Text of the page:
Did you watch the inauguration on Monday? Some of you may not have been able to watch the festivities live, but perhaps you caught some of the key moments on the news or from pictures and clips your friends posted. What was your favorite moment? Was it the oath of office or the inaugural address? Or was it the Obama girls taking pictures of their parents kissing before the parade started? Perhaps it was Beyoncé’s rendition of the national anthem, or Senator Chuck Schumer saying “Wow” after Kelly Clarkson sang “My Country ‘Tis of Thee.” Or how about Al Roker jumping around like a little boy who just hit the ball out of the park?
I loved it all. More than any one thing in particular, I love the fact that the inauguration is a big, public liturgy with pomp and circumstance, music, prayers and poetry, parade and dance – an event that brings us together when there’s so much that pulls us apart.
It was President Obama’s second inaugural address, and like 43 presidents before him, he spoke about his vision for the country and the priorities of his administration. Against the backdrop of this week, Luke’s account of the beginning of Jesus ministry in Galilee reads like an inaugural moment, doesn’t it? Jesus has begun to teach, and word about him has spread through all the surrounding country. And now the famous son returns to Nazareth where everybody knows him and word of mouth has stirred up all kinds of expectations, and on the Sabbath day, at the synagogue he gets up to read.
“The Spirit of the Lord is upon me, because he has anointed me to bring good news to the poor. He has sent me to proclaim release to the captives and recovery of sight to the blind, to let the oppressed go free, to proclaim the year of the Lord’s favor.”
This is not just a random reading on a random Sabbath, this is the inaugural address of God’s anointed. This is his vision and mission, the words that capture who he is and what he is about: good news, and specifically, good news for the poor. Then Jesus sits down and all eyes are fixed on him; all are excited to hear his comments, hungry for a teaching to remind them that these ancient promises are still theirs, despite the daily reality of poverty, foreign occupation, and oppression. And he says, “Today this scripture is fulfilled.”
As far as sermons or Sabbath talks are concerned, that one is about as short and to the point as it gets. ‘That’s who I am,’ Jesus says, ‘that’s my life’s purpose, that’s what I’ve been anointed and sent to do.’ The sermon is short and to the point, because his entire life is the teaching. He is good news for the poor in person.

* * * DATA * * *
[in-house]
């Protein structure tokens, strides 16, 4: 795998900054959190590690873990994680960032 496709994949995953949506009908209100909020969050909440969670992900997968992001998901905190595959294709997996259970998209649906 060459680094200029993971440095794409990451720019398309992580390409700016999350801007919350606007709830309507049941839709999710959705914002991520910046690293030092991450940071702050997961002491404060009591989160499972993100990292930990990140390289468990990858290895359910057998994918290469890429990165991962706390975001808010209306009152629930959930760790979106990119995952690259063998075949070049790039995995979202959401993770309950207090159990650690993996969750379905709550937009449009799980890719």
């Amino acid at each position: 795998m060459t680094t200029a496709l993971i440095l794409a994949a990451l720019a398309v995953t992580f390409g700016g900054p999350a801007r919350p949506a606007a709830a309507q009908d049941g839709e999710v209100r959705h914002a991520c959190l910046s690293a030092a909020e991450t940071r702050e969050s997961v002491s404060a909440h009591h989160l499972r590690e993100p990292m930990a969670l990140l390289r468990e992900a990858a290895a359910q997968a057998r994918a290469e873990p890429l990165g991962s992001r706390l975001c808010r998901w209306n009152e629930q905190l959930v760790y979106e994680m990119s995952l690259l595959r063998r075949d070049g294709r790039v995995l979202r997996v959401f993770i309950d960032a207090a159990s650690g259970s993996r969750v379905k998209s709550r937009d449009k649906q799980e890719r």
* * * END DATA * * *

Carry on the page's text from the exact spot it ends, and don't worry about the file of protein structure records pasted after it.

Now this is the part where you need to listen very carefully, because the preacher is going to make a little leap, and if you miss it you will find yourself wondering how we ended up where we’ll be in just a moment. Jesus’ entire life is his teaching, and because we are baptized in the same Spirit whose power filled him when he came to Galilee, we are part of his continuing proclamation. Jesus’ life is ours, and our lives are his. His mission is our mission. Jesus’ sermon in Nazareth was short and to the point, because the church, in the power of the Spirit, continues to bring good news to the poor today. The church, of course, is and has been all kinds of things, but in the power of the Spirit, we are good news for the poor, messengers of liberation, and ambassadors of reconciliation.
Good news for the poor – that is as simple as Room in the Inn, as simple as making a bed in the fellowship hall and cooking a meal, so a homeless veteran can enjoy the warmth and fellowship of home for a night. But it can’t end there; we can’t stop asking why there are 4000 homeless men, women, and children in Nashville alone. We can’t stop asking ourselves and one another why so many of us are being pushed to the margins of our communities and beyond.
I want to tell you about Emma Faye Stewart; actually, I invite you to imagine for a moment that you are Emma Faye Stewart, a thirty-year-old, single African American mother of two. You were just arrested as part of a drug sweep. You are innocent. You don’t use drugs, let alone sell them. You just happened to be there. After a week in jail, you have no one to care for your two small children and are eager to get home. Your court-appointed attorney urges you to plead guilty to a drug distribution charge, saying the prosecutor has offered probation. You refuse, steadfastly proclaiming your innocence. You didn’t do anything wrong. Finally, after almost a month in jail, you decide to plead guilty just so you can return home to your children. You are sentenced to ten years probation and ordered to pay $1,000 in fines, as well as court and probation costs.